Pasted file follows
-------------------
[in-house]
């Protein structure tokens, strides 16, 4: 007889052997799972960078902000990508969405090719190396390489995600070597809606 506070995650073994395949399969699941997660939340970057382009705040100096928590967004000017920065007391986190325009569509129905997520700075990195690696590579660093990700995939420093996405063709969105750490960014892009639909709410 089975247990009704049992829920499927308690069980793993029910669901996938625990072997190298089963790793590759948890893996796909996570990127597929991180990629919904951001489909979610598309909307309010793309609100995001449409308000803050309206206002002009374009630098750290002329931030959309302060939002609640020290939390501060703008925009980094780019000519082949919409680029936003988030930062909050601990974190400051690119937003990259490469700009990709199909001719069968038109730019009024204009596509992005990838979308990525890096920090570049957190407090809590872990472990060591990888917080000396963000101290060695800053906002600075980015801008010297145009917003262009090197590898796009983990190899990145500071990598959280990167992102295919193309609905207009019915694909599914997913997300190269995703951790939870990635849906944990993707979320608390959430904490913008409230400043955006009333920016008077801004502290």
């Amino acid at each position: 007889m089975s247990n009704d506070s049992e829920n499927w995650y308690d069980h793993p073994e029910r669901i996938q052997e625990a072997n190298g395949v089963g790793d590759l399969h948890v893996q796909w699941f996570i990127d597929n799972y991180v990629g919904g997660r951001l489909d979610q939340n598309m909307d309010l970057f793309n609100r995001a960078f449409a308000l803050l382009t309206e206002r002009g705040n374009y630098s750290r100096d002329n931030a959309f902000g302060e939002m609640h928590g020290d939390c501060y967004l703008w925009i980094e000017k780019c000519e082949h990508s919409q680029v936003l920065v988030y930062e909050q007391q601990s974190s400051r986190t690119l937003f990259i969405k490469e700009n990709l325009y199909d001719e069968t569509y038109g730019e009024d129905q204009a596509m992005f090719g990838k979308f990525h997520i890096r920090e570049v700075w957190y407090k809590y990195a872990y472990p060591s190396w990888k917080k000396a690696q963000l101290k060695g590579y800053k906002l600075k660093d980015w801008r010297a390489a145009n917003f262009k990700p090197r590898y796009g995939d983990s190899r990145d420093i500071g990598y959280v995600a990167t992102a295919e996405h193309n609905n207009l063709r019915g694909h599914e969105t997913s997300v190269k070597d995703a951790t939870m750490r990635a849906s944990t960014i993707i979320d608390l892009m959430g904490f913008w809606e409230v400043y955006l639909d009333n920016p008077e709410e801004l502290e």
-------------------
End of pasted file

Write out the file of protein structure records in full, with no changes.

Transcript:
[in-house]
């Protein structure tokens, strides 16, 4: 007889052997799972960078902000990508969405090719190396390489995600070597809606 506070995650073994395949399969699941997660939340970057382009705040100096928590967004000017920065007391986190325009569509129905997520700075990195690696590579660093990700995939420093996405063709969105750490960014892009639909709410 089975247990009704049992829920499927308690069980793993029910669901996938625990072997190298089963790793590759948890893996796909996570990127597929991180990629919904951001489909979610598309909307309010793309609100995001449409308000803050309206206002002009374009630098750290002329931030959309302060939002609640020290939390501060703008925009980094780019000519082949919409680029936003988030930062909050601990974190400051690119937003990259490469700009990709199909001719069968038109730019009024204009596509992005990838979308990525890096920090570049957190407090809590872990472990060591990888917080000396963000101290060695800053906002600075980015801008010297145009917003262009090197590898796009983990190899990145500071990598959280990167992102295919193309609905207009019915694909599914997913997300190269995703951790939870990635849906944990993707979320608390959430904490913008409230400043955006009333920016008077801004502290």
């Amino acid at each position: 007889m089975s247990n009704d506070s049992e829920n499927w995650y308690d069980h793993p073994e029910r669901i996938q052997e625990a072997n190298g395949v089963g790793d590759l399969h948890v893996q796909w699941f996570i990127d597929n799972y991180v990629g919904g997660r951001l489909d979610q939340n598309m909307d309010l970057f793309n609100r995001a960078f449409a308000l803050l382009t309206e206002r002009g705040n374009y630098s750290r100096d002329n931030a959309f902000g302060e939002m609640h928590g020290d939390c501060y967004l703008w925009i980094e000017k780019c000519e082949h990508s919409q680029v936003l920065v988030y930062e909050q007391q601990s974190s400051r986190t690119l937003f990259i969405k490469e700009n990709l325009y199909d001719e069968t569509y038109g730019e009024d129905q204009a596509m992005f090719g990838k979308f990525h997520i890096r920090e570049v700075w957190y407090k809590y990195a872990y472990p060591s190396w990888k917080k000396a690696q963000l101290k060695g590579y800053k906002l600075k660093d980015w801008r010297a390489a145009n917003f262009k990700p090197r590898y796009g995939d983990s190899r990145d420093i500071g990598y959280v995600a990167t992102a295919e996405h193309n609905n207009l063709r019915g694909h599914e969105t997913s997300v190269k070597d995703a951790t939870m750490r990635a849906s944990t960014i993707i979320d608390l892009m959430g904490f913008w809606e409230v400043y955006l639909d009333n920016p008077e709410e801004l502290e």